Regarding environmentalists’ concerns about the project, Van Drew said, “I’m a believer in making things happen. I think you can have a good environment and a good economy. They are not mutually exclusive. There’s no reason they should be, so I think that design phase is something worth looking into.”
Future of Beach Replenishment Project Uncertain
Van Drew, who was instrumental in getting the U.S. Department of the Interior to change its position on the use of Hereford Inlet sand for federal beach replenishment projects, said he was glad to do it, but “you really shouldn’t need a congressman for this,” calling it “routine stuff.”
He said he had to “break my back” to get the beach replenishment done “because they couldn’t get it done, and it would’ve cost taxpayers a lot more money the other way, and this doesn’t cause any harm at all. We’re not hurting the environment.”
He noted that “every move you make to try to get something done, we now have people in and around government that block you.”
The goal is not to hurt the environment, he stressed. “You’ve got the most precious environment anywhere,” he said. 
He said he would never allow offshore drilling or oil drilling, “but moving some sand? Come on. Let’s cut it out. Let’s get some things done. Let’s get the right thing done.”
When asked what he felt would happen during the upcoming replenishment project, in 2021, Van Drew said he didn’t know.
“I don’t know if the mayors are going to have to spend more of your precious tax dollars to get involved to fight the Sierra Club,” he said. The group sued to retain protection of the inlet sand. 
Van Drew noted that when things like this happen, everybody has to spend more money. They (Sierra Club) send mailers that state ‘they’re going to hurt the environment,’ and it’s not always true, he said. “Sometimes, it’s an exaggeration, and I wish we would stop doing that.”
Van Drew said he believes in environment, citing a bill that he sponsored, and Trump signed, to fund open spaces and parks, in New Jersey.
“I believe in the environment when it makes sense, when we’re not doing stupid stuff and suing each other,” he added.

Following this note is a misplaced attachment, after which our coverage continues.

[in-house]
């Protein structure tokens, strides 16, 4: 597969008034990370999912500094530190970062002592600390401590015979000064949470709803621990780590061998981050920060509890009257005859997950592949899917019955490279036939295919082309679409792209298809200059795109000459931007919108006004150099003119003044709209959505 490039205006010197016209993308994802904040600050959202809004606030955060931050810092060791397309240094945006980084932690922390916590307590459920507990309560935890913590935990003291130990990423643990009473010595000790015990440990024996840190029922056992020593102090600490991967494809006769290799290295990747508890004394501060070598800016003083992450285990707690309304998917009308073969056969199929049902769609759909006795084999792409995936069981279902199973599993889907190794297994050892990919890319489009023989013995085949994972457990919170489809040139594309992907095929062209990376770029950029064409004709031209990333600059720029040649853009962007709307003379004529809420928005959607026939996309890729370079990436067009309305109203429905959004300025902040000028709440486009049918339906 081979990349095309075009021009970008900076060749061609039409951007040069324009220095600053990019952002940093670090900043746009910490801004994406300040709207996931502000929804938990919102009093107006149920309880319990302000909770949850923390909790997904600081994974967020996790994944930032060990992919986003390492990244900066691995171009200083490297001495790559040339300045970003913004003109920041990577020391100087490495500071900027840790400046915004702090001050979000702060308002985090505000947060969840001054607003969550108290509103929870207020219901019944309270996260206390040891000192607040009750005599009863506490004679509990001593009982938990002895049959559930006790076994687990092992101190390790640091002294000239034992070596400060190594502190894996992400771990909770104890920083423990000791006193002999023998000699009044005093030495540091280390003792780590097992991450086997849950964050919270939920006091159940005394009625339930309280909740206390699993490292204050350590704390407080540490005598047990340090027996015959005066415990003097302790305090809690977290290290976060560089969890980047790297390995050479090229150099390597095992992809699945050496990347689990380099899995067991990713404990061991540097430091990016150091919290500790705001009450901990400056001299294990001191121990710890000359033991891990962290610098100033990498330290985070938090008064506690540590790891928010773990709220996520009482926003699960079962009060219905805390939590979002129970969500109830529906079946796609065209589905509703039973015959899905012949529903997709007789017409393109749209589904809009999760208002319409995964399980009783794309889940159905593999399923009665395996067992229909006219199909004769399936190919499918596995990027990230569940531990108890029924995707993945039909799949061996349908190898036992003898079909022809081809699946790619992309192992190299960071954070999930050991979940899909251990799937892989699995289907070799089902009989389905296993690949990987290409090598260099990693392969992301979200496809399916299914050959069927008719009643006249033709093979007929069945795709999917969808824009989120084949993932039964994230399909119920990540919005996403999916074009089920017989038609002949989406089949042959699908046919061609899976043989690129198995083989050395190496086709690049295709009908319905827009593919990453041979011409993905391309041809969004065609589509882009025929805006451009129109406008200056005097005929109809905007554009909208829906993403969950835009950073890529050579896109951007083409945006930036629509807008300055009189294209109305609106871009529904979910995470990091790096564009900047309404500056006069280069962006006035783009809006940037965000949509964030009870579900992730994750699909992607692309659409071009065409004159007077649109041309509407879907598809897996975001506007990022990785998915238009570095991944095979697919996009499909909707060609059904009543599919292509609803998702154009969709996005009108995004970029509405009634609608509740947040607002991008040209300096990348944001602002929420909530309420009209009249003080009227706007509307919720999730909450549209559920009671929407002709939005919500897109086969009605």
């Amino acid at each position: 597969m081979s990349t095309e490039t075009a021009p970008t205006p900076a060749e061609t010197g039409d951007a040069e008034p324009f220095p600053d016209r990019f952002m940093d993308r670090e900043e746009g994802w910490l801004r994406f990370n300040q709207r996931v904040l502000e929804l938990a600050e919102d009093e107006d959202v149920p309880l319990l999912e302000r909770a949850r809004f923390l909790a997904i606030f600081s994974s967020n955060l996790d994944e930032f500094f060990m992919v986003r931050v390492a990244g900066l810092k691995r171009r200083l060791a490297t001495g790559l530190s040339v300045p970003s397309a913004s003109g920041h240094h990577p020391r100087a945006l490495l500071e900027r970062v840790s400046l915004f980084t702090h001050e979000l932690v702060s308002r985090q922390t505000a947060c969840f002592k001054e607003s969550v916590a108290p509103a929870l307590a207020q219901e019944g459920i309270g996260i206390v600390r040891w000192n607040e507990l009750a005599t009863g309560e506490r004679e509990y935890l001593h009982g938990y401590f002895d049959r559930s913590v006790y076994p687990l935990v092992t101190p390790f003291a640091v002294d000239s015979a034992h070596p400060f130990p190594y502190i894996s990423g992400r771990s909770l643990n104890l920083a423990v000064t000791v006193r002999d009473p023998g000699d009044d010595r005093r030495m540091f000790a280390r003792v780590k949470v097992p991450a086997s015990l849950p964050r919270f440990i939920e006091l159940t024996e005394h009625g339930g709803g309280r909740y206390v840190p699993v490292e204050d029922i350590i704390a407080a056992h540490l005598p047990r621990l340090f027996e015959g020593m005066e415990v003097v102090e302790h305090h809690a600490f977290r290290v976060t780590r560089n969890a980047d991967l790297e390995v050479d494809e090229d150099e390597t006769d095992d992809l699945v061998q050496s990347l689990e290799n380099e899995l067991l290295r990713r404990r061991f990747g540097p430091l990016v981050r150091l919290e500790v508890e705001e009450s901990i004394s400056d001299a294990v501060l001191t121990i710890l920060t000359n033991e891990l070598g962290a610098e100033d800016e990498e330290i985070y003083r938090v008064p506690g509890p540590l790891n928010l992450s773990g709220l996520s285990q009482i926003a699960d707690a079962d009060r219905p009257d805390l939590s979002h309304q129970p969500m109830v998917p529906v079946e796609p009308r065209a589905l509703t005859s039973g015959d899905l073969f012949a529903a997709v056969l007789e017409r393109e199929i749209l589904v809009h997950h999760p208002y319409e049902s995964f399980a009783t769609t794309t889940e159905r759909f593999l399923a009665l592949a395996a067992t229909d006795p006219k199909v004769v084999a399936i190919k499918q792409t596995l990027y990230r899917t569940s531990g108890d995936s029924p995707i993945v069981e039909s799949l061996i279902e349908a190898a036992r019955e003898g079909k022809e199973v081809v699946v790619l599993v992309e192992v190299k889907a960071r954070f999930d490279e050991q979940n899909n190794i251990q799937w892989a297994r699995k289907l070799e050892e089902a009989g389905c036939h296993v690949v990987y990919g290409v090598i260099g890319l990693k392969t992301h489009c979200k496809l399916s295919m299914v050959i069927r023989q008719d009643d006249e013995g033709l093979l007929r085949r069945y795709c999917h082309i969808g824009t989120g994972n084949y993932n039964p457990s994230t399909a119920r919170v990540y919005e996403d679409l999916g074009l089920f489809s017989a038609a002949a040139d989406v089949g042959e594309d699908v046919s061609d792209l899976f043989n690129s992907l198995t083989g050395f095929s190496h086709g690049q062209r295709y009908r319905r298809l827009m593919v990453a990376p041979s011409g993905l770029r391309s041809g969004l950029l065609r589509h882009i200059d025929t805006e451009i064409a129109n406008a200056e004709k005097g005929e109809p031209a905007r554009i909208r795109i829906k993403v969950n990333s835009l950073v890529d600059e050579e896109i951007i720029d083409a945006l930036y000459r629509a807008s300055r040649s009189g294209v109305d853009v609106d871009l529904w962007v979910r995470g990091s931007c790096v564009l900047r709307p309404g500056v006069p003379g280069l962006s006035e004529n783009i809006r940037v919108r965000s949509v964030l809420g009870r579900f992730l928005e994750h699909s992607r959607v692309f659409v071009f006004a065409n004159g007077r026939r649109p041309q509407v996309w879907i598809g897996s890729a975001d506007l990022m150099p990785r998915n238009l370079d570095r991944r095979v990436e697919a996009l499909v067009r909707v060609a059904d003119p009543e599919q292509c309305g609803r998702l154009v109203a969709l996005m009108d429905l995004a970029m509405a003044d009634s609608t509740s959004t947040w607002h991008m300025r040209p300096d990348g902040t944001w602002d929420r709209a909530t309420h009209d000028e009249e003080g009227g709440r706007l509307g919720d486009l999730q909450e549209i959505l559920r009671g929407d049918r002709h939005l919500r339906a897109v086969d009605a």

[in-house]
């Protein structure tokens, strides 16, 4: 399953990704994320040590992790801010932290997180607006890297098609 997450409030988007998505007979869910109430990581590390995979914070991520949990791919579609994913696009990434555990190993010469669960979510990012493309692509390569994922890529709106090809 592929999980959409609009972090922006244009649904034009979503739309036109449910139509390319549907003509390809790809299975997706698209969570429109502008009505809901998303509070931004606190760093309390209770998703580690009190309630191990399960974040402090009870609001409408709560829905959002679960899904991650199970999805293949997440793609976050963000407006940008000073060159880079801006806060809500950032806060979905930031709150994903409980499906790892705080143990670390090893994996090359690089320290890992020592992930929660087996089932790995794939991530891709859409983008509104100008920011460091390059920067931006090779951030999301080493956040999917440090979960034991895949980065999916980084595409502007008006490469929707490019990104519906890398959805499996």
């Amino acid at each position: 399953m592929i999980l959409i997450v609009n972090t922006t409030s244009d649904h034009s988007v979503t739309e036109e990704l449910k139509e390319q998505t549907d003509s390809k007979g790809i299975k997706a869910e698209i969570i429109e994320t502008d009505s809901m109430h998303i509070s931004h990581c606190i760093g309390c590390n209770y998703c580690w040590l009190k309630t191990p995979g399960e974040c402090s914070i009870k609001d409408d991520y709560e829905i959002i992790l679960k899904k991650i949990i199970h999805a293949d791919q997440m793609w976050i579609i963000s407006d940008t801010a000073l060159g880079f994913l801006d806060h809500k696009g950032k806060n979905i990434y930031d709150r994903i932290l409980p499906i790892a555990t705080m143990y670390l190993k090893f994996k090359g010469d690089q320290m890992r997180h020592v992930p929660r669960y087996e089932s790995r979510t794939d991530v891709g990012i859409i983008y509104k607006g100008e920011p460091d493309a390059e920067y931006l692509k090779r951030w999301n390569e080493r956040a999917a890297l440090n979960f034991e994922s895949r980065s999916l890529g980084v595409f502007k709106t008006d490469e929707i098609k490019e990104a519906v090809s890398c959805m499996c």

Economic Opportunity Lacking
People are leaving the cities, returning to where it’s safer, cleaner, and nicer, said Van Drew, when asked about the county’s lack of economic opportunities. 
He cited working with the freeholder board on technology.
“I think it’s really important that we work in the technology sector to ensure that at that (Cape May County) Airport, we’re getting maximum use out of it, and they’re trying. It’s always been a real challenge… but I think there’s all types of new technologies out nowrelating to air, and there’s a relationship that exists between that airport and also the FAA (Federal Aviation Administration) and what’s going on there, for both counties, Atlantic and Cape May counties.”
Education is another factor in economic opportunity, according to Van Drew. 
“Not every single human being should go to college,” he said.“They shouldn’t. That doesn’t mean that they’re not smart people. It just doesn’t mean that’s the way their future should be or the way that they get educated with us.”
He cited a shortage of plumbers, pipe fitters, welders, carpenters, engineers, and electricians, saying, “These jobs are going to be the jobs of the future to a great degree,and they’re going to pay well.”
He added,” Those are all jobs that are good jobs that pay well that can keep people here in the area and I think really have value.”
He also suggested expanding the marine and tourism industries, “especially if we had a state that sometimes was a little bit more compliant and a little bit more helpful with us.” He made the point that North Jersey doesn’t understand South Jersey.
Peter Jespersen, of Cape Issues, wondered if what’s being done at the Cape May County Airport could be done at the Woodbine Airport. “Can we bring in some of these entry level jobs to a call center or some kind of a facility that could be a deal struck in D.C…, he asked.
“That’s how government very often works,” replied Van Drew, “and that’s how, frankly, I helped keep the Coast Guard around.”
He explained there are people who are always talking about relocating the Coast Guard Training Center Cape May, noting he needed to be on top of it all the time.
“Some of that infrastructure I’m talking about is going to the Coast Guard because that brings a lot of people to our area,” he said.
Regarding infrastructure and economic opportunity, Van Drew emphasized the importance ofalignment at state and local levels of government, as a prerequisite to federal funding.